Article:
Diversity Dashboard: Toney Thompson, UNC MPA Project Team

Diversity Dashboard: Toney Thompson, UNC MPA Project Team

This is the first intro post from the UNC MPA Project Team that is collecting data for the ELGL Diversity Dashboard project. We’ve asked our team members to do weekly blog posts on their project, research process, and the overall goal of collecting better and more informative data about the race and gender of people serving in CAO and Assistant CAO positions in local government.


Toney Thompson

UNC MPA Student – LinkedIn | Twitter

My name is Toney Thompson and I am a first year MPA student for the University of North Carolina Chapel Hill. I am from Columbia, South Carolina and have lived in various places across America from Boston to Colorado.

The reason I chose to work on this exciting project with ELGL is because I am really interested in how policies and administration interact with communities to create or not create equity for minority populations. Also, often times people in power are not intentional in creating equity for their communities or reflecting the diversity in their communities.

This project gives myself and my great team members an opportunity to study diversity in government administration for the State of North Carolina. And hopefully our research will spark a productive conversation for many North Carolina government officials about their hiring practices in a rapidly changing America.

Our team is in the nascent stages of our project. And any type of project like this in the beginning stages has many challenges. One of the biggest challenges that I see is in the data collection itself for this project. A dataset will only be effective if there is an understanding and clarity about data definition.

For example, what is going to be our shared definition of a municipality, town, township, etc? What are going to be our shared definitions of people’s identities? How are we going to define the different types of governments? And what does “reflect” really mean when we are going to determine if government leaders reflect the communities that they serve? Ultimately, as a team we have to come up with these shared definitions and also develop questions that will match these definitions.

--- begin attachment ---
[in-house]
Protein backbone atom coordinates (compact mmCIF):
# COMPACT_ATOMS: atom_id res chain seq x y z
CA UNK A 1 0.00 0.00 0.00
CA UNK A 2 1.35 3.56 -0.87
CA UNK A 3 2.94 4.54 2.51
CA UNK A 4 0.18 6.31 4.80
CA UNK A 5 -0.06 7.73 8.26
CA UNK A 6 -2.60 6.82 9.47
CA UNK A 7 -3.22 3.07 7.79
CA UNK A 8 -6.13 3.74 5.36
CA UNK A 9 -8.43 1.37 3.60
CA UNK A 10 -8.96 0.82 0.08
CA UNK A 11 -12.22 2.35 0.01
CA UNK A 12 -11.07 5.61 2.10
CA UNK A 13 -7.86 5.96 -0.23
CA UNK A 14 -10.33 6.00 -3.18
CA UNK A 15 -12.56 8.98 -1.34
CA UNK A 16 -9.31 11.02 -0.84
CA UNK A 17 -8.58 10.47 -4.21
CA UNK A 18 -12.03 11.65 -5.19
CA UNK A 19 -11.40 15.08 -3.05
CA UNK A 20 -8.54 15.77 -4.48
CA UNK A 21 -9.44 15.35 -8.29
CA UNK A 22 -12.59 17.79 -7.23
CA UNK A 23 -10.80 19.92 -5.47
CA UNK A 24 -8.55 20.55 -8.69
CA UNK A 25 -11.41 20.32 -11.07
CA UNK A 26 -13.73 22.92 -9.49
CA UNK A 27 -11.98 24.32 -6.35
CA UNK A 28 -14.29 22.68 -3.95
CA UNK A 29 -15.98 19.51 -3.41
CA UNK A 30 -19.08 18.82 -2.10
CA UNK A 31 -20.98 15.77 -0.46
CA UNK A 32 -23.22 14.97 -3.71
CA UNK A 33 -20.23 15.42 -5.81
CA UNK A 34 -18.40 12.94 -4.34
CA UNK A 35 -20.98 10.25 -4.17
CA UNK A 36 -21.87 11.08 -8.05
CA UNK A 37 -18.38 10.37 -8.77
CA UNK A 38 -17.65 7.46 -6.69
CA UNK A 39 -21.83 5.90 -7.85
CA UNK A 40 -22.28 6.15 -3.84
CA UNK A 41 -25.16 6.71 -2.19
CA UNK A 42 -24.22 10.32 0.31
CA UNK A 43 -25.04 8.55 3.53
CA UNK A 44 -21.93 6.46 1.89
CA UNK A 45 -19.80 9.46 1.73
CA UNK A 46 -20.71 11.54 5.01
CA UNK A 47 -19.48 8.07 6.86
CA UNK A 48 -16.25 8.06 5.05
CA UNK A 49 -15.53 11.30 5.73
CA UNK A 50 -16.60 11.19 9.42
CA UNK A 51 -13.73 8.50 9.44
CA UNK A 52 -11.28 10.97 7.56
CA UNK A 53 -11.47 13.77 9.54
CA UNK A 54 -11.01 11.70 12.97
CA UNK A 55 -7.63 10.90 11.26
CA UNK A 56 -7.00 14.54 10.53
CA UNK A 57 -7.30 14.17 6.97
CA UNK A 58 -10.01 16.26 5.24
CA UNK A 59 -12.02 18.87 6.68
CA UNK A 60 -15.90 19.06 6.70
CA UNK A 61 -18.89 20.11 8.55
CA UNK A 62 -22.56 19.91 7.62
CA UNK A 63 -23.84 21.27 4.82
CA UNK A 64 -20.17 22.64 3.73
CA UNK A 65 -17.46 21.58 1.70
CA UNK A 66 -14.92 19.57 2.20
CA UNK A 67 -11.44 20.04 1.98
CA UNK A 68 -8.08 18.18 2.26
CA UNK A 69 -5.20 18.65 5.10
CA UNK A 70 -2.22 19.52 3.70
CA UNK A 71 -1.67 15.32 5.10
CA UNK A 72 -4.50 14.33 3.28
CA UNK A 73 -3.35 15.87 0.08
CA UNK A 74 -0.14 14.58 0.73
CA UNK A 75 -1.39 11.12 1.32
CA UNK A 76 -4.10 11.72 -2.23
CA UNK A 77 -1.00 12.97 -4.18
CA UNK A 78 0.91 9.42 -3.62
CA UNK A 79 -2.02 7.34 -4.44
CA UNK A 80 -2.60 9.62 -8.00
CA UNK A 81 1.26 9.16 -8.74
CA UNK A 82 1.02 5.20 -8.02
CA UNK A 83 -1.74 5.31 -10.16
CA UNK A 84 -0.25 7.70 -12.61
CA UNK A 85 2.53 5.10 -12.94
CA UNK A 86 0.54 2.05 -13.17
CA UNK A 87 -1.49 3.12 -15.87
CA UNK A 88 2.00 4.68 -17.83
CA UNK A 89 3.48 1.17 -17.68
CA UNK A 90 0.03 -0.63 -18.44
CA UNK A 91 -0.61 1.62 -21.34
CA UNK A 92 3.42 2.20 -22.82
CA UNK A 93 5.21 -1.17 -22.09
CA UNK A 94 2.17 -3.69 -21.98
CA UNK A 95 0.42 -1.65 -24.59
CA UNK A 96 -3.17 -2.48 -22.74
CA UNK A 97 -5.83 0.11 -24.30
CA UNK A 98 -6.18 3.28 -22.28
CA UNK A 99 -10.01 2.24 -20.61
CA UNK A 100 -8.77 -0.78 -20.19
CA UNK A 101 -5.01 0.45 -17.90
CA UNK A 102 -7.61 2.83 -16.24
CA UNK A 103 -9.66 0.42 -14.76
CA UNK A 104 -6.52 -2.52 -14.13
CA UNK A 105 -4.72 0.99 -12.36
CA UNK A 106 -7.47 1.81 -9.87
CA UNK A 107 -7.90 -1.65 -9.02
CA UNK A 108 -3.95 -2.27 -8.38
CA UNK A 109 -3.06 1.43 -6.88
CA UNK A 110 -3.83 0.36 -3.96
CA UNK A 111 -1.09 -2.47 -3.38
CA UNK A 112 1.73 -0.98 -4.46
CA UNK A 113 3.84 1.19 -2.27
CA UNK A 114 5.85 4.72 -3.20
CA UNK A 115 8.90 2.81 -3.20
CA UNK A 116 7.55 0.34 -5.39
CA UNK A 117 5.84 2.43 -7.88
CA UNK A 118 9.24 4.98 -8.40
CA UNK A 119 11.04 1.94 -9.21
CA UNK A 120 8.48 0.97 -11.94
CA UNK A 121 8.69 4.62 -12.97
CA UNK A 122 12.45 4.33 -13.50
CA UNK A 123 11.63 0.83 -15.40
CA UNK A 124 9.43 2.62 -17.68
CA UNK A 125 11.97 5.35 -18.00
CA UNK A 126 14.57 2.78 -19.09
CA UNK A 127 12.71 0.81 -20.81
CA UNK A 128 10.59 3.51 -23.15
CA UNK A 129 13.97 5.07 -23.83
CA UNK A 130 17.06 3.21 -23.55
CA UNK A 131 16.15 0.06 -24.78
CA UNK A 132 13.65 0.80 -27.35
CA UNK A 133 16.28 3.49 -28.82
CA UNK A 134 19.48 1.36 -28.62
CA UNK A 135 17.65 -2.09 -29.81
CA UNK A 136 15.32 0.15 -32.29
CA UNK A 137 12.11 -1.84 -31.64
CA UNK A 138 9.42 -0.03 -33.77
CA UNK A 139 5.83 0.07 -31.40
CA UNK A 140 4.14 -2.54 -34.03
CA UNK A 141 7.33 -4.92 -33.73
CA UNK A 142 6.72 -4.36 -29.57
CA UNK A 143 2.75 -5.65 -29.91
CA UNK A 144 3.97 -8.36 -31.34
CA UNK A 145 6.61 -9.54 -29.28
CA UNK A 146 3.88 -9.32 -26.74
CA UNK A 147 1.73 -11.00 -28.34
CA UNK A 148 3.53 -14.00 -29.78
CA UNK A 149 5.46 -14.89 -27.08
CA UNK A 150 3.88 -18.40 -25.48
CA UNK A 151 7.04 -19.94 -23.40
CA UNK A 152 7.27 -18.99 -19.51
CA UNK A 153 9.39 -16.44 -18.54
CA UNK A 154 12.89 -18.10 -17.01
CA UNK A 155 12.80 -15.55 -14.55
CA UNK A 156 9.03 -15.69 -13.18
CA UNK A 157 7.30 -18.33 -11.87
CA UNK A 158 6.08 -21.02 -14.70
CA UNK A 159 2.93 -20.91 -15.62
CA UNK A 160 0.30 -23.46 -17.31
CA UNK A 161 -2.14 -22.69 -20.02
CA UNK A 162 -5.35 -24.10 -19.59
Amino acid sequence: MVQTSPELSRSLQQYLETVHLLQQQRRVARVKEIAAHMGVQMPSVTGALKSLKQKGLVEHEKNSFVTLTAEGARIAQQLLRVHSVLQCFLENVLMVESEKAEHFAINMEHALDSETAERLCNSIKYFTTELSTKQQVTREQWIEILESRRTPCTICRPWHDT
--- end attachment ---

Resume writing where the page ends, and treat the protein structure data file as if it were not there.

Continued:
Another big challenge that I see is that this data is not going to be readily available. Most likely we will have to survey all of North Carolina to collect this information and getting people to fill out surveys is unfortunately one of the more difficult tasks to accomplish in our modern society.

Also, these surveys will most likely get a snapshot of government official demographics and if we truly want to get at this “reflect” question, then it may take collecting demographics of government officials going back years. That idea is even more daunting as most governments do not even keep or let alone think about keeping such data.

These challenges are fundamental to our research and will most likely be limitations to whatever our end product will be.

However, we all wanted to do this project because there has to be a starting point. And ultimately we want to create a model that is replicable for other groups to use in the future.

So, the more time we put in on the front end, getting the definitions and research model right, the easier it will be for future groups and studies.


We’ll share posts from the UNC MPA project team each Friday! Stay tuned to learn from each member of the project team, and also for more information about the project model the team is creating for ELGL.